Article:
• Basic office supplies (stamps, envelopes, paperclips, post its)
  • Dedicated containers to get the recycling and shredding out of the way and off the countertop

Nice to Have Nearby:

  • Printer – can be hidden or made wireless so it can be stored in a back room or closet
  • Main household filing system – including past years taxes and permanent records
  • Overstock office supplies
  • Kids’ art portfolios

Instead of berating yourself for being messy, embrace the idea that household management needs dedicated space. And give yourself the gift of organization.

 

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Filed under Decluttering, home organizing, homework, Kitchen, Living Room, Office, organizing, Paper, paper organizing, Perspective, Storage, Work

The A.R.T. of Clearing Paper Piles

messy-desk-1

Does this dining room table look inviting?

Have you ever your faced dining room table or kitchen counter covered in paper, taken one look and turned around to find something else to do? Planning to host Thanksgiving dinner by shoving the piles into bags and sticking it in the closet to deal with “later?”

Despite the appearance of being hundreds of items, all paper piles boil down to only 3 types of items: action, reference, or trash.

Action

These are items that need actual action – the “To-Dos.” Bills to pay, calls to make, items to research, forms to return. There are many ways to store this kind of paper but generally they need to be very accessible and fairly visible. For many folks storing them in a filing cabinet is too “out of sight, out of mind.”

Reference

These are items that are purely informational that you want to keep for reference either short or long term:

  • Insurance policies, medical records, financial, tax related, legal, etc.
  • Travel, art, leisure, self growth, parenting, job ideas, etc.

These can take the form of clippings, articles, printouts, and statements, mailed documents, books or magazines. Books and magazines are best stored on a bookshelf, loose papers are best stored in a filing cabinet. Freedom Filer created this concept of “Simplify With The Art Of Filing™” which is a great option for handling all of your reference files.

Trash

Self-explanatory! Shredding, recycling, garbage. It can be helpful to sort your incoming mail while standing over recycling & shredding bags. The quicker it goes out, the less pile-up of true junk happens.

Not being sure if you need to keep something often creates stress, anxiety, and confusion. Check out our prior post: Paper: to Keep or Toss? Problem Solved.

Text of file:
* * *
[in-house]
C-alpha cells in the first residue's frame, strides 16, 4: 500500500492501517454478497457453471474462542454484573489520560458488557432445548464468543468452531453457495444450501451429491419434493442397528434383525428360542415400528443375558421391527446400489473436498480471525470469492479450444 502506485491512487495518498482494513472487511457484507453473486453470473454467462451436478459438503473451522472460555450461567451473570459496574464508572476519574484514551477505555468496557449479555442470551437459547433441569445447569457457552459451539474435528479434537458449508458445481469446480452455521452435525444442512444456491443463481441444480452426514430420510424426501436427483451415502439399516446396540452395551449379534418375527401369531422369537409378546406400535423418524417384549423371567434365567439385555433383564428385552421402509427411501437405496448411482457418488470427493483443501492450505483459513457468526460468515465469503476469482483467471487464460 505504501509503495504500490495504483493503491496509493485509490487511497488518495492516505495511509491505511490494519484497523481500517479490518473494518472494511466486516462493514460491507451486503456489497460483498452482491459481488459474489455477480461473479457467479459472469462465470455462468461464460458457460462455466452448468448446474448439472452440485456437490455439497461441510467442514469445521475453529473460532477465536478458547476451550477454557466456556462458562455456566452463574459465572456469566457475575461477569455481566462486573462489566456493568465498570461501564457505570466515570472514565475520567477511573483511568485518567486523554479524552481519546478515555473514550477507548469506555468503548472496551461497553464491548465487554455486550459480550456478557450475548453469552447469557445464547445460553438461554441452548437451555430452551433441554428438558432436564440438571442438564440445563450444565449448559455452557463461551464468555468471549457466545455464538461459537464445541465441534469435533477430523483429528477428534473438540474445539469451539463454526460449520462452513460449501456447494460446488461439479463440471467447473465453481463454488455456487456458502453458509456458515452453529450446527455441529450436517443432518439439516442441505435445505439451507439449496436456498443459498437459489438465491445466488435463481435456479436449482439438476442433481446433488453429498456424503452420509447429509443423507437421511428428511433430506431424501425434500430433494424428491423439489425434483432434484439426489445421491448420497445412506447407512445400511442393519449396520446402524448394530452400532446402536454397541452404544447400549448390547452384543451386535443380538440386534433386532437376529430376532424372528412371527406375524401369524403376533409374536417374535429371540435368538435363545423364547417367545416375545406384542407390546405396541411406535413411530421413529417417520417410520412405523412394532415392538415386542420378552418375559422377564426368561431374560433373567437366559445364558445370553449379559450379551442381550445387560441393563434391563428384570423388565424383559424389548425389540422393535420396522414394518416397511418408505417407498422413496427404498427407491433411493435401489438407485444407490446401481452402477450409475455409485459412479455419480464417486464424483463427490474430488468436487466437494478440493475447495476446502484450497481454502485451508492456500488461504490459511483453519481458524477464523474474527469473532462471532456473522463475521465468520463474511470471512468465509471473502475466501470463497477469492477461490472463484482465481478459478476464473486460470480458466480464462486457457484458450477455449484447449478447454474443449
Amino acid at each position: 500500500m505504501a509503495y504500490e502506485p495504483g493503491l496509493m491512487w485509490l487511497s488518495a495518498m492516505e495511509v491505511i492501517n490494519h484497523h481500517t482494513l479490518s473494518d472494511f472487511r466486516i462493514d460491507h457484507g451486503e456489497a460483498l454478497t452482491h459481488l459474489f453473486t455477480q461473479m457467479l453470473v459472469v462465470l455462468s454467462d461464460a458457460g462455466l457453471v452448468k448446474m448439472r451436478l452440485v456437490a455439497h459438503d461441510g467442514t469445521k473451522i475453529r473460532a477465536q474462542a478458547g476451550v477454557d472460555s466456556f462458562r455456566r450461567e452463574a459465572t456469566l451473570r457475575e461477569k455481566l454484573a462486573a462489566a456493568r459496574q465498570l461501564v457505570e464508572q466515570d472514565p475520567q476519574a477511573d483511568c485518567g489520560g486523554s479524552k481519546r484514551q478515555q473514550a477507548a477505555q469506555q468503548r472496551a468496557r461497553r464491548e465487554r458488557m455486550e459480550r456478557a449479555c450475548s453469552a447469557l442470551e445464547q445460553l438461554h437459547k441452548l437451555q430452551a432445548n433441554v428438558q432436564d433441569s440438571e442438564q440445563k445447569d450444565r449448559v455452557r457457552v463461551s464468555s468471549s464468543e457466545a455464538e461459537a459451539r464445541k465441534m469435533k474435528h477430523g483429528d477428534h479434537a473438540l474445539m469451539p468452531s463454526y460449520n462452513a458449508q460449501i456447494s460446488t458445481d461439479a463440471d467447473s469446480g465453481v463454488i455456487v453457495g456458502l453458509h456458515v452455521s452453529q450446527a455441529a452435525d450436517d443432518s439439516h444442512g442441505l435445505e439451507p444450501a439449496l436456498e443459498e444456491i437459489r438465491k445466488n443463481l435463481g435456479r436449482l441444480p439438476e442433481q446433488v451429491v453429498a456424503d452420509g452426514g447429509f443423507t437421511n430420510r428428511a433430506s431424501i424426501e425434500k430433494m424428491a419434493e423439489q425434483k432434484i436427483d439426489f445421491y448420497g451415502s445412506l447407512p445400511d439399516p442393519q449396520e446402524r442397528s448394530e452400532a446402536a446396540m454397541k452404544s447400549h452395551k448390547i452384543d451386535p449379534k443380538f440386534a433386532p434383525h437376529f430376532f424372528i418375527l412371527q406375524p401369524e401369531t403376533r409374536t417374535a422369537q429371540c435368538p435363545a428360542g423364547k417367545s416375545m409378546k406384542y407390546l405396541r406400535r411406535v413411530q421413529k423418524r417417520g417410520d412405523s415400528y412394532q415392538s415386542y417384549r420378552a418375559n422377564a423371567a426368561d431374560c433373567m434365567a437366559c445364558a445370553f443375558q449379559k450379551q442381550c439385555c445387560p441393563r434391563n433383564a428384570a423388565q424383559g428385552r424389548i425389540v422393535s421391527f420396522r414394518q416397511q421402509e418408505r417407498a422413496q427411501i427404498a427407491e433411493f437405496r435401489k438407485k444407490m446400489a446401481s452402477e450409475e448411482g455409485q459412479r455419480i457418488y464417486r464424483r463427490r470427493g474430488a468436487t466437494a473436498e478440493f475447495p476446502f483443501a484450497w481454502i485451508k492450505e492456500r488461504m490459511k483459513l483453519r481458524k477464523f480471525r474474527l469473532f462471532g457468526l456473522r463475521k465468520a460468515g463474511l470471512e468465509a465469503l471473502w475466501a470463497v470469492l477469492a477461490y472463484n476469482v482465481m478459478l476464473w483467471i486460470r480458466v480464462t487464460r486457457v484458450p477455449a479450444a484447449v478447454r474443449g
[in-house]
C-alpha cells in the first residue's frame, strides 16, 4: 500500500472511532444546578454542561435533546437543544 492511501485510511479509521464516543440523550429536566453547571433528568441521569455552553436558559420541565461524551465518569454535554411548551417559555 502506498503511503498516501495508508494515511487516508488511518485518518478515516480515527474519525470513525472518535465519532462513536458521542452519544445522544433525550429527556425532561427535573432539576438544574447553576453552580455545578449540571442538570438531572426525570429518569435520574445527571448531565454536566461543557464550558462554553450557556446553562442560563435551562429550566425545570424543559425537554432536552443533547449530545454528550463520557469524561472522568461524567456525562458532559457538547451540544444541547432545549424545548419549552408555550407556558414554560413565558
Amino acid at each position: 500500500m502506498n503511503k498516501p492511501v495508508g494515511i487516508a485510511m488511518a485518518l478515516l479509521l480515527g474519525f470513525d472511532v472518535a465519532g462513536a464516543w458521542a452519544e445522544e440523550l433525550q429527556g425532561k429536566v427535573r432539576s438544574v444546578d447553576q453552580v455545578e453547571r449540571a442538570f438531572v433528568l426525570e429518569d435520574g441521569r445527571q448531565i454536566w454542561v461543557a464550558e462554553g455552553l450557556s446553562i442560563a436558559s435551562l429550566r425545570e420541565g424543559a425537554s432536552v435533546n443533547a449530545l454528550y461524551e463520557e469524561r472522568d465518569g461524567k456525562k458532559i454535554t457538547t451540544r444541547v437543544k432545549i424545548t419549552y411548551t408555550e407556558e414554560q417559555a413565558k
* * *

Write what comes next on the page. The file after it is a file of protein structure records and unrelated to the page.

Try This!

Set the timer for 15 minutes and see how far you get with this method.  Enjoy the leftovers from your family meal rather than the aftermath from a hasty clean-up.

 

 

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Filed under Decluttering, home organizing, homework, Office, organizing, Paper, paper organizing, Products, Strategies

Grab-N-Go Kits for Hassle-Free Outings

Be Prepared For a Day at the Beach

Be Prepared For a Day at the Beach … or Anywhere!

Want to head out to the park and find yourself scrambling around the house trying to find where the sunscreen was last left? Or the hats?

Summer, with its many outings and camps is a great time to put together a few “grab & go” bags. If you have certain activities you do often, it is worth duplicating some items in order to always have them on hand when you’re ready to go. The bag contains the staples that always need to be there and things like snacks or reading material can be added as needed.

Beach/Pool Bag: bathing suits, sunscreen, goggles, earplugs, towels & hats

Park/Outing Bag: sunscreen, hats, bug repellant, picnic blanket

Day Camp Bag: sunscreen, sunglasses money, hat, light jacket

The key is having a dedicated home where your specialty bags live and remembering to replenish the bags after your outings. Make sure freshly laundered items make their way back into their bags instead of into a dresser or cabinet.

This model of making specialty bags also applies year-round to other activities and not just for kids:

  • Sports: uniform, water bottle, sunscreen
  • Overnights: toiletries, flashlight,
  • Classes: paper, pen, class materials
  • Gym/Workout: water bottle, toiletries, snack bars
  • Meetings or Committees: notepad, pen, reference materials
  • Charging kit: extra phone & computer chargers

It may seem like a bit of extra work, but when your supplies are ready to go, getting out the door quickly keeps you relaxed and able to be spontaneous. Spend your time on your outing instead of stressing out and wasting time searching the house for the park blanket. As an added benefit your kids learn the benefits of being prepared ahead of time!